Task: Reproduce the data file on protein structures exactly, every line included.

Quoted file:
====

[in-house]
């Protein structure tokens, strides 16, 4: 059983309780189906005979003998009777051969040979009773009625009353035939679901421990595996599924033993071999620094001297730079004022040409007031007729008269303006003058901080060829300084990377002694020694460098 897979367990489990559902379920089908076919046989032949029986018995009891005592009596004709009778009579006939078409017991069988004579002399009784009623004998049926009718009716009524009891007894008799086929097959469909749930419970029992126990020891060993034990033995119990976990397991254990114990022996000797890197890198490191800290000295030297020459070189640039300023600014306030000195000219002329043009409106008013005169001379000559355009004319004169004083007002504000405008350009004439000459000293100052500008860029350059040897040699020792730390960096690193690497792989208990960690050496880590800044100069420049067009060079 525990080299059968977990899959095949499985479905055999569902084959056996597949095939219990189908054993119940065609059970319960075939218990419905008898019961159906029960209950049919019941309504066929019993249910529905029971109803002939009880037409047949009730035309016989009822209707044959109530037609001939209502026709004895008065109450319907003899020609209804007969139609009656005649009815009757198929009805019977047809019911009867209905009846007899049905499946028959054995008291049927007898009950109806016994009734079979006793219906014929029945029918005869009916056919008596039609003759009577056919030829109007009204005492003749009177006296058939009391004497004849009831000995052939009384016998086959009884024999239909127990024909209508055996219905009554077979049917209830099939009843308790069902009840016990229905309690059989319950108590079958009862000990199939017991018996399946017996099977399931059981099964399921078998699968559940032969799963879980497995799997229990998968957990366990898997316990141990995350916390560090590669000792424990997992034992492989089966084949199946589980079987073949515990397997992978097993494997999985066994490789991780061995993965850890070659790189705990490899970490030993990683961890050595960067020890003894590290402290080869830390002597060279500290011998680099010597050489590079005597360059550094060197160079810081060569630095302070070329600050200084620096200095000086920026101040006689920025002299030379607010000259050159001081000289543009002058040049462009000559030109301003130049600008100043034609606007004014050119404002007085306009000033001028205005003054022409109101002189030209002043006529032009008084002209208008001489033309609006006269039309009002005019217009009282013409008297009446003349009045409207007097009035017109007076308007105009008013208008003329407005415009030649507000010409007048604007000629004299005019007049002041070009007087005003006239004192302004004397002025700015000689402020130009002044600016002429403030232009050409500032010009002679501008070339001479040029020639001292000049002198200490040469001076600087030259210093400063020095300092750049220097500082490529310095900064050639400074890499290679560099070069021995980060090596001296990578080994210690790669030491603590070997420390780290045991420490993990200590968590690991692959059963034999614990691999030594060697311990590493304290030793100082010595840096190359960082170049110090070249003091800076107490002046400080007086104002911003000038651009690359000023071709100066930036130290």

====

[in-house]
């Protein structure tokens, strides 16, 4: 059983309780189906005979003998009777051969040979009773009625009353035939679901421990595996599924033993071999620094001297730079004022040409007031007729008269303006003058901080060829300084990377002694020694460098 897979367990489990559902379920089908076919046989032949029986018995009891005592009596004709009778009579006939078409017991069988004579002399009784009623004998049926009718009716009524009891007894008799086929097959469909749930419970029992126990020891060993034990033995119990976990397991254990114990022996000797890197890198490191800290000295030297020459070189640039300023600014306030000195000219002329043009409106008013005169001379000559355009004319004169004083007002504000405008350009004439000459000293100052500008860029350059040897040699020792730390960096690193690497792989208990960690050496880590800044100069420049067009060079 525990080299059968977990899959095949499985479905055999569902084959056996597949095939219990189908054993119940065609059970319960075939218990419905008898019961159906029960209950049919019941309504066929019993249910529905029971109803002939009880037409047949009730035309016989009822209707044959109530037609001939209502026709004895008065109450319907003899020609209804007969139609009656005649009815009757198929009805019977047809019911009867209905009846007899049905499946028959054995008291049927007898009950109806016994009734079979006793219906014929029945029918005869009916056919008596039609003759009577056919030829109007009204005492003749009177006296058939009391004497004849009831000995052939009384016998086959009884024999239909127990024909209508055996219905009554077979049917209830099939009843308790069902009840016990229905309690059989319950108590079958009862000990199939017991018996399946017996099977399931059981099964399921078998699968559940032969799963879980497995799997229990998968957990366990898997316990141990995350916390560090590669000792424990997992034992492989089966084949199946589980079987073949515990397997992978097993494997999985066994490789991780061995993965850890070659790189705990490899970490030993990683961890050595960067020890003894590290402290080869830390002597060279500290011998680099010597050489590079005597360059550094060197160079810081060569630095302070070329600050200084620096200095000086920026101040006689920025002299030379607010000259050159001081000289543009002058040049462009000559030109301003130049600008100043034609606007004014050119404002007085306009000033001028205005003054022409109101002189030209002043006529032009008084002209208008001489033309609006006269039309009002005019217009009282013409008297009446003349009045409207007097009035017109007076308007105009008013208008003329407005415009030649507000010409007048604007000629004299005019007049002041070009007087005003006239004192302004004397002025700015000689402020130009002044600016002429403030232009050409500032010009002679501008070339001479040029020639001292000049002198200490040469001076600087030259210093400063020095300092750049220097500082490529310095900064050639400074890499290679560099070069021995980060090596001296990578080994210690790669030491603590070997420390780290045991420490993990200590968590690991692959059963034999614990691999030594060697311990590493304290030793100082010595840096190359960082170049110090070249003091800076107490002046400080007086104002911003000038651009690359000023071709100066930036130290």